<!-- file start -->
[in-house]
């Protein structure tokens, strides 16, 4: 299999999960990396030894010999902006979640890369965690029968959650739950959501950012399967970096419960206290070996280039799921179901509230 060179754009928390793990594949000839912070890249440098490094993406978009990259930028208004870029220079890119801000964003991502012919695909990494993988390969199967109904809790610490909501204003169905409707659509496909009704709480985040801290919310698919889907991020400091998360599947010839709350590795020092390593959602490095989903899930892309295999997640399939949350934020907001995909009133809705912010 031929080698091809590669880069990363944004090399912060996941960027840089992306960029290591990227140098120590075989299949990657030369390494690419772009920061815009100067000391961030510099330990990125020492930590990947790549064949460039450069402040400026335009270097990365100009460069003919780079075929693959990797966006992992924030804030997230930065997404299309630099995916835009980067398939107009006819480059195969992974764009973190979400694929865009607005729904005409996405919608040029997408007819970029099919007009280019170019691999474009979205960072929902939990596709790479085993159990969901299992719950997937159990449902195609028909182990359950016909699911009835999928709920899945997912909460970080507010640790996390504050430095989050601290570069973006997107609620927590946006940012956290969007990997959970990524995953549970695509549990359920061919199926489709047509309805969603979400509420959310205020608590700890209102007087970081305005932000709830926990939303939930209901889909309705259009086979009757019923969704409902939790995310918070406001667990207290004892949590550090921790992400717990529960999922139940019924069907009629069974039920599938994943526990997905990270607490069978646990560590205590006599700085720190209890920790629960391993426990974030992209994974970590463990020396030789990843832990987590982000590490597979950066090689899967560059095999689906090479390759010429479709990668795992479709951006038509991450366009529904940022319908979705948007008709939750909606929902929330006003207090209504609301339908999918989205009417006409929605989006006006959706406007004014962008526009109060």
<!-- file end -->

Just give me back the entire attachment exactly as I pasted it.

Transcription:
[in-house]
């Protein structure tokens, strides 16, 4: 299999999960990396030894010999902006979640890369965690029968959650739950959501950012399967970096419960206290070996280039799921179901509230 060179754009928390793990594949000839912070890249440098490094993406978009990259930028208004870029220079890119801000964003991502012919695909990494993988390969199967109904809790610490909501204003169905409707659509496909009704709480985040801290919310698919889907991020400091998360599947010839709350590795020092390593959602490095989903899930892309295999997640399939949350934020907001995909009133809705912010 031929080698091809590669880069990363944004090399912060996941960027840089992306960029290591990227140098120590075989299949990657030369390494690419772009920061815009100067000391961030510099330990990125020492930590990947790549064949460039450069402040400026335009270097990365100009460069003919780079075929693959990797966006992992924030804030997230930065997404299309630099995916835009980067398939107009006819480059195969992974764009973190979400694929865009607005729904005409996405919608040029997408007819970029099919007009280019170019691999474009979205960072929902939990596709790479085993159990969901299992719950997937159990449902195609028909182990359950016909699911009835999928709920899945997912909460970080507010640790996390504050430095989050601290570069973006997107609620927590946006940012956290969007990997959970990524995953549970695509549990359920061919199926489709047509309805969603979400509420959310205020608590700890209102007087970081305005932000709830926990939303939930209901889909309705259009086979009757019923969704409902939790995310918070406001667990207290004892949590550090921790992400717990529960999922139940019924069907009629069974039920599938994943526990997905990270607490069978646990560590205590006599700085720190209890920790629960391993426990974030992209994974970590463990020396030789990843832990987590982000590490597979950066090689899967560059095999689906090479390759010429479709990668795992479709951006038509991450366009529904940022319908979705948007008709939750909606929902929330006003207090209504609301339908999918989205009417006409929605989006006006959706406007004014962008526009109060």